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  The General Theory of Relativity    

In general relativity, Einstein put his physical ideas on the nature of time and space, into the mathematical language of tensors and Riemannian geometry.

The Principle of General Covariance

General relativity is based on the principle of uniformity in nature,

The principle of uniformity in nature: The fundamental behaviour of matter is always and everywhere the same

together with the empirical principle that we can only carry out measurements by comparing matter (& energy) relative to other matter (& energy), encapsulated in the general principle of relativity,

The general principle of relativity:  Local laws of physics are the same irrespective of the reference matter which a particular observer uses to quantify them.

and the empirical fact that we do not have a universe obeying Newtonian relativity.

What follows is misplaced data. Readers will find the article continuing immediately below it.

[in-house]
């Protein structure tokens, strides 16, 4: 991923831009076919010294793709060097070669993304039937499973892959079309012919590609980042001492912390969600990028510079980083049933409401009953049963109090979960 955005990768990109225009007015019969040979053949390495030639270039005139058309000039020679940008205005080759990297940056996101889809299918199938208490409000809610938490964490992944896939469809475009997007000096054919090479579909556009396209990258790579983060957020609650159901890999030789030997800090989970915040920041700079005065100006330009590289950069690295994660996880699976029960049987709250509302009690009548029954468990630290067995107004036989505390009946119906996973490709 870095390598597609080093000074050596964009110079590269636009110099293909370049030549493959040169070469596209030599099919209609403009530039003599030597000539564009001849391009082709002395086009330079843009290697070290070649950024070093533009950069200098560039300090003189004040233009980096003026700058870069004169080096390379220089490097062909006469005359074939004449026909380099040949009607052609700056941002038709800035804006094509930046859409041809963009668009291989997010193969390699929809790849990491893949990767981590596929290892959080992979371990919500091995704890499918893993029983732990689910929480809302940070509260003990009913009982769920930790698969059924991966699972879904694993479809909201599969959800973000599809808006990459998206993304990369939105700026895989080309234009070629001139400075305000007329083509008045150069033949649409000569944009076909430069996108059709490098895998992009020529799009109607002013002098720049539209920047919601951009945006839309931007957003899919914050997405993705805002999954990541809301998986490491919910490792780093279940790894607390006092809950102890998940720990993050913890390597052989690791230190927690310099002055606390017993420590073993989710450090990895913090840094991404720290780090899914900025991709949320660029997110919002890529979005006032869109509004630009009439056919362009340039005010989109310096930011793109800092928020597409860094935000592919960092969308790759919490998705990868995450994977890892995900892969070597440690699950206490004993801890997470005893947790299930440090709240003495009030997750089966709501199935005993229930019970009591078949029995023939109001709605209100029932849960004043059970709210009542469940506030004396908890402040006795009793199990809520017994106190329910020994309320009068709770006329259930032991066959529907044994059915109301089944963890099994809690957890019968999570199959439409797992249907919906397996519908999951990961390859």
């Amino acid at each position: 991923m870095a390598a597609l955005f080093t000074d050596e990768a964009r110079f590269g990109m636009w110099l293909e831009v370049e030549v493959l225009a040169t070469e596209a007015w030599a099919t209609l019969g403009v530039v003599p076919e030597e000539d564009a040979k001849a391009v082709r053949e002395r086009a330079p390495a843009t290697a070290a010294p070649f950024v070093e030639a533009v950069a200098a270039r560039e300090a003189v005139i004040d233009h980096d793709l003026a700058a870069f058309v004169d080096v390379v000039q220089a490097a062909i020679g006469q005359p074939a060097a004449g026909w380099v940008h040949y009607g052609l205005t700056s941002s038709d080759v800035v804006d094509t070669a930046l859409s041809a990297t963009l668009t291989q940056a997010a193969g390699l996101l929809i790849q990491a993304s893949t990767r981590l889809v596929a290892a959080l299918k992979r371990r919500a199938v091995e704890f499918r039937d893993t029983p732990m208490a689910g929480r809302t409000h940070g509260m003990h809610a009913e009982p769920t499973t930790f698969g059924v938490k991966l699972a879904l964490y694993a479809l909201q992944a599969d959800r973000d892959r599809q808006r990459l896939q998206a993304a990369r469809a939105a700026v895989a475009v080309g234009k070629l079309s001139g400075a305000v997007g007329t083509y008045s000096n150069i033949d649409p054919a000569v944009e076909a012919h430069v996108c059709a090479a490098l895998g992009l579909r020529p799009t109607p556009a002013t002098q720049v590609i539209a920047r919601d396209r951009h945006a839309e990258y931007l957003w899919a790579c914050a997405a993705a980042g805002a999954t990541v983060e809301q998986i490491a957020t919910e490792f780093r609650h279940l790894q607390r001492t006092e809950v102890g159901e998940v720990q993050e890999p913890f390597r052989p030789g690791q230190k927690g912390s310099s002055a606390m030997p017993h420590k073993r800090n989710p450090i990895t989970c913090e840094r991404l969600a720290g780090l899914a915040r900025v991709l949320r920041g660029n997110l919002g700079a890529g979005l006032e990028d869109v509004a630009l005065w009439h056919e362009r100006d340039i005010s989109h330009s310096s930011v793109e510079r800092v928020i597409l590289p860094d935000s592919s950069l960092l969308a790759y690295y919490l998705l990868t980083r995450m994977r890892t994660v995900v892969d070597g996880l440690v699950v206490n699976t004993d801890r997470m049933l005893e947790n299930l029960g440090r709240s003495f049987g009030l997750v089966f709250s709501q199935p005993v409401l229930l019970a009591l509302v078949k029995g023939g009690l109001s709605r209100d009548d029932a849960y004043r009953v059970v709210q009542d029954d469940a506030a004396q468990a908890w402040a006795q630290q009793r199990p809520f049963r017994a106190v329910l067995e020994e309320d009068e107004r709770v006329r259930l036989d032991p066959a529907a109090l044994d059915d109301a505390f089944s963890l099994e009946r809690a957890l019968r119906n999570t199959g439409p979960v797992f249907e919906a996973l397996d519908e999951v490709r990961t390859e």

The principle of general covariance is the mathematical implementation of the general principle of relativity. In non-mathematical language it says “local laws of physics are the same irrespective of the coordinate system which a particular observer uses to quantify them”. Vectors are not invariant, as their coordinate representation changes with the coordinate system. Relationships between vectors are unchanged by coordinate transformation. Such relationships are said to be covariant. Tensors are built from vectors. Relationships between tensors are also covariant. The general principle of relativity is then encapsulated in the principle of general covariance,

The principle of general covariance:  The equations describing local laws of physics have tensorial form.

The Spacetime Manifold